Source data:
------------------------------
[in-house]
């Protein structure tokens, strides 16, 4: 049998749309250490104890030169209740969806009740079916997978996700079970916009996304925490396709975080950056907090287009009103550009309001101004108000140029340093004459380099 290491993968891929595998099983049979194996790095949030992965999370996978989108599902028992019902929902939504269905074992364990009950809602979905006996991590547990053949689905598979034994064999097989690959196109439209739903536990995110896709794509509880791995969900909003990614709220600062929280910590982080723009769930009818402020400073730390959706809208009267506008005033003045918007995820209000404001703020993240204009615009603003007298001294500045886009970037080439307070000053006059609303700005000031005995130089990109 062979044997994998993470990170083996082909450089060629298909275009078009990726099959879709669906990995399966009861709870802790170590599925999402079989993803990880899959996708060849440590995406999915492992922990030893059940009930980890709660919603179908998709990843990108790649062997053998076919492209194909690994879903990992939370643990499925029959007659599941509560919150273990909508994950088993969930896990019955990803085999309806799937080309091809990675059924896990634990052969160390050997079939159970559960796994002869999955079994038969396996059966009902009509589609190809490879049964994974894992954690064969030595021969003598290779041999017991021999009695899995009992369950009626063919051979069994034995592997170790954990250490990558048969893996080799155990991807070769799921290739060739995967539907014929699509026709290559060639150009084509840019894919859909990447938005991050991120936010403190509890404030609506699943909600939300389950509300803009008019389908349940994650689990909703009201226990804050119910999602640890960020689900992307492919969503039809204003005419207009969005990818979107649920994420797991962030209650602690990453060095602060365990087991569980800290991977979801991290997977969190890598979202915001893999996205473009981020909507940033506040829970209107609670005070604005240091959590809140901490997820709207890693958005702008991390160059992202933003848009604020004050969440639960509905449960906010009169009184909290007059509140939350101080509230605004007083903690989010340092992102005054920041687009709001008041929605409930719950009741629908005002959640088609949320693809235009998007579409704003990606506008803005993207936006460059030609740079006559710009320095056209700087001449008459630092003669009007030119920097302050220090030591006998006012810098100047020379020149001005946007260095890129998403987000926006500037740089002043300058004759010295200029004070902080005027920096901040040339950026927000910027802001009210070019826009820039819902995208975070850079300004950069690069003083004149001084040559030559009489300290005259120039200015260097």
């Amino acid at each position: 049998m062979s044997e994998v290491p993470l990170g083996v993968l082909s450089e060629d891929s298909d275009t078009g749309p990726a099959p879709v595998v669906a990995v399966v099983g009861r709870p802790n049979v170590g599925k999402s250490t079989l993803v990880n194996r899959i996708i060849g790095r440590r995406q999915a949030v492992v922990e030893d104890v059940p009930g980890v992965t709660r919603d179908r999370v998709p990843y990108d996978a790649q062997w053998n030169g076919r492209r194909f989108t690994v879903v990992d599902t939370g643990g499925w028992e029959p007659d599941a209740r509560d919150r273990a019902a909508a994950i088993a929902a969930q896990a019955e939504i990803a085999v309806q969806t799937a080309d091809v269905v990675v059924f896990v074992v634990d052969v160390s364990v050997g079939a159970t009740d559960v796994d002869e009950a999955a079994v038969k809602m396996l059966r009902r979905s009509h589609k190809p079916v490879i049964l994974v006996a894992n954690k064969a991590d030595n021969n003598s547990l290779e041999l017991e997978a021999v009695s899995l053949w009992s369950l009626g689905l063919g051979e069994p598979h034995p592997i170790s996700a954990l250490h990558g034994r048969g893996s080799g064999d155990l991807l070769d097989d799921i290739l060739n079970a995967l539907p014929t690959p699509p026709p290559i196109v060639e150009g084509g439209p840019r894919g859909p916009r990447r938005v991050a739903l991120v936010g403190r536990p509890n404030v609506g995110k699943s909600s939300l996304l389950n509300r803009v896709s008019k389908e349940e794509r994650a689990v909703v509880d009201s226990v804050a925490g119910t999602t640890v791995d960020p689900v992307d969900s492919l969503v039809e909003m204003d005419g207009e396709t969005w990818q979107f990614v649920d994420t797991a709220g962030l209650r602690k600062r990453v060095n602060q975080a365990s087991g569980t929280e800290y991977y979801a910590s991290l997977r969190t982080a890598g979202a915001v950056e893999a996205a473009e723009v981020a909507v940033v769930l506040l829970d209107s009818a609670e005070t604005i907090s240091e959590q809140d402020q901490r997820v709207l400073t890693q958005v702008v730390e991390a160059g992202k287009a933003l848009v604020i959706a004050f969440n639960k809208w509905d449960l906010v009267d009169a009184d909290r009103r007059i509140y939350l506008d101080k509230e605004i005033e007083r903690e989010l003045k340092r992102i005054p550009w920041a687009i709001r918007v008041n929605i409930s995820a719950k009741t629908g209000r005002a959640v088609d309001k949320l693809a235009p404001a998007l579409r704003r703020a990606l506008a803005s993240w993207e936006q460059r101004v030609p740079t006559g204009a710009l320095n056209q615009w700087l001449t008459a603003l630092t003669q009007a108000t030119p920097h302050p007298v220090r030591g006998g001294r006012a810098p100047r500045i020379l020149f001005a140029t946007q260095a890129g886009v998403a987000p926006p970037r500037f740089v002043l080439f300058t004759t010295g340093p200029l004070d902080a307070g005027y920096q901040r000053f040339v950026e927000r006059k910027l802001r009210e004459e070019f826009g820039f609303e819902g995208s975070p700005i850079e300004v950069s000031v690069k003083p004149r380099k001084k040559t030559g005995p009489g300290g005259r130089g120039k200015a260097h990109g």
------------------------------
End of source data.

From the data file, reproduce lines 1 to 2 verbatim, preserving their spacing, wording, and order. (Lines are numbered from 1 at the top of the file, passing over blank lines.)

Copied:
[in-house]
């Protein structure tokens, strides 16, 4: 049998749309250490104890030169209740969806009740079916997978996700079970916009996304925490396709975080950056907090287009009103550009309001101004108000140029340093004459380099 290491993968891929595998099983049979194996790095949030992965999370996978989108599902028992019902929902939504269905074992364990009950809602979905006996991590547990053949689905598979034994064999097989690959196109439209739903536990995110896709794509509880791995969900909003990614709220600062929280910590982080723009769930009818402020400073730390959706809208009267506008005033003045918007995820209000404001703020993240204009615009603003007298001294500045886009970037080439307070000053006059609303700005000031005995130089990109 062979044997994998993470990170083996082909450089060629298909275009078009990726099959879709669906990995399966009861709870802790170590599925999402079989993803990880899959996708060849440590995406999915492992922990030893059940009930980890709660919603179908998709990843990108790649062997053998076919492209194909690994879903990992939370643990499925029959007659599941509560919150273990909508994950088993969930896990019955990803085999309806799937080309091809990675059924896990634990052969160390050997079939159970559960796994002869999955079994038969396996059966009902009509589609190809490879049964994974894992954690064969030595021969003598290779041999017991021999009695899995009992369950009626063919051979069994034995592997170790954990250490990558048969893996080799155990991807070769799921290739060739995967539907014929699509026709290559060639150009084509840019894919859909990447938005991050991120936010403190509890404030609506699943909600939300389950509300803009008019389908349940994650689990909703009201226990804050119910999602640890960020689900992307492919969503039809204003005419207009969005990818979107649920994420797991962030209650602690990453060095602060365990087991569980800290991977979801991290997977969190890598979202915001893999996205473009981020909507940033506040829970209107609670005070604005240091959590809140901490997820709207890693958005702008991390160059992202933003848009604020004050969440639960509905449960906010009169009184909290007059509140939350101080509230605004007083903690989010340092992102005054920041687009709001008041929605409930719950009741629908005002959640088609949320693809235009998007579409704003990606506008803005993207936006460059030609740079006559710009320095056209700087001449008459630092003669009007030119920097302050220090030591006998006012810098100047020379020149001005946007260095890129998403987000926006500037740089002043300058004759010295200029004070902080005027920096901040040339950026927000910027802001009210070019826009820039819902995208975070850079300004950069690069003083004149001084040559030559009489300290005259120039200015260097």